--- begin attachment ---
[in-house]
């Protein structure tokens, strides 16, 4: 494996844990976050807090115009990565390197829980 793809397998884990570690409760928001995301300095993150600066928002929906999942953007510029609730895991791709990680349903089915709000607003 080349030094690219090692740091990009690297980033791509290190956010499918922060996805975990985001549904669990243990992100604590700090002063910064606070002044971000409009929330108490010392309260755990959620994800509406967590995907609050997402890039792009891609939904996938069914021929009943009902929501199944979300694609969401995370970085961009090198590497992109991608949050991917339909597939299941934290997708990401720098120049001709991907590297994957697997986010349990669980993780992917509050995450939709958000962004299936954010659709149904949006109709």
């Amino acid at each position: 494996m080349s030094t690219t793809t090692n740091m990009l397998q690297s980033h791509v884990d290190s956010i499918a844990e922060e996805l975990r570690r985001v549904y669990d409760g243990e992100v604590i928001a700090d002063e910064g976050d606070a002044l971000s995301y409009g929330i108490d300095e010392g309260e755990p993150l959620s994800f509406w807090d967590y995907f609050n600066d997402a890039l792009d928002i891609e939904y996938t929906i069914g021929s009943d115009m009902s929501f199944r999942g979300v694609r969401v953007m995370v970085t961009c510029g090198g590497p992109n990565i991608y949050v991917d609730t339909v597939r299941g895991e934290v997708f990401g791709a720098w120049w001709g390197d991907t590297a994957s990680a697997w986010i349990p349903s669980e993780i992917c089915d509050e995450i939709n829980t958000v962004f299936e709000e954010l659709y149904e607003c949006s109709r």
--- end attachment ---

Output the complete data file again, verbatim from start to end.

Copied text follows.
[in-house]
């Protein structure tokens, strides 16, 4: 494996844990976050807090115009990565390197829980 793809397998884990570690409760928001995301300095993150600066928002929906999942953007510029609730895991791709990680349903089915709000607003 080349030094690219090692740091990009690297980033791509290190956010499918922060996805975990985001549904669990243990992100604590700090002063910064606070002044971000409009929330108490010392309260755990959620994800509406967590995907609050997402890039792009891609939904996938069914021929009943009902929501199944979300694609969401995370970085961009090198590497992109991608949050991917339909597939299941934290997708990401720098120049001709991907590297994957697997986010349990669980993780992917509050995450939709958000962004299936954010659709149904949006109709």
């Amino acid at each position: 494996m080349s030094t690219t793809t090692n740091m990009l397998q690297s980033h791509v884990d290190s956010i499918a844990e922060e996805l975990r570690r985001v549904y669990d409760g243990e992100v604590i928001a700090d002063e910064g976050d606070a002044l971000s995301y409009g929330i108490d300095e010392g309260e755990p993150l959620s994800f509406w807090d967590y995907f609050n600066d997402a890039l792009d928002i891609e939904y996938t929906i069914g021929s009943d115009m009902s929501f199944r999942g979300v694609r969401v953007m995370v970085t961009c510029g090198g590497p992109n990565i991608y949050v991917d609730t339909v597939r299941g895991e934290v997708f990401g791709a720098w120049w001709g390197d991907t590297a994957s990680a697997w986010i349990p349903s669980e993780i992917c089915d509050e995450i939709n829980t958000v962004f299936e709000e954010l659709y149904e607003c949006s109709r």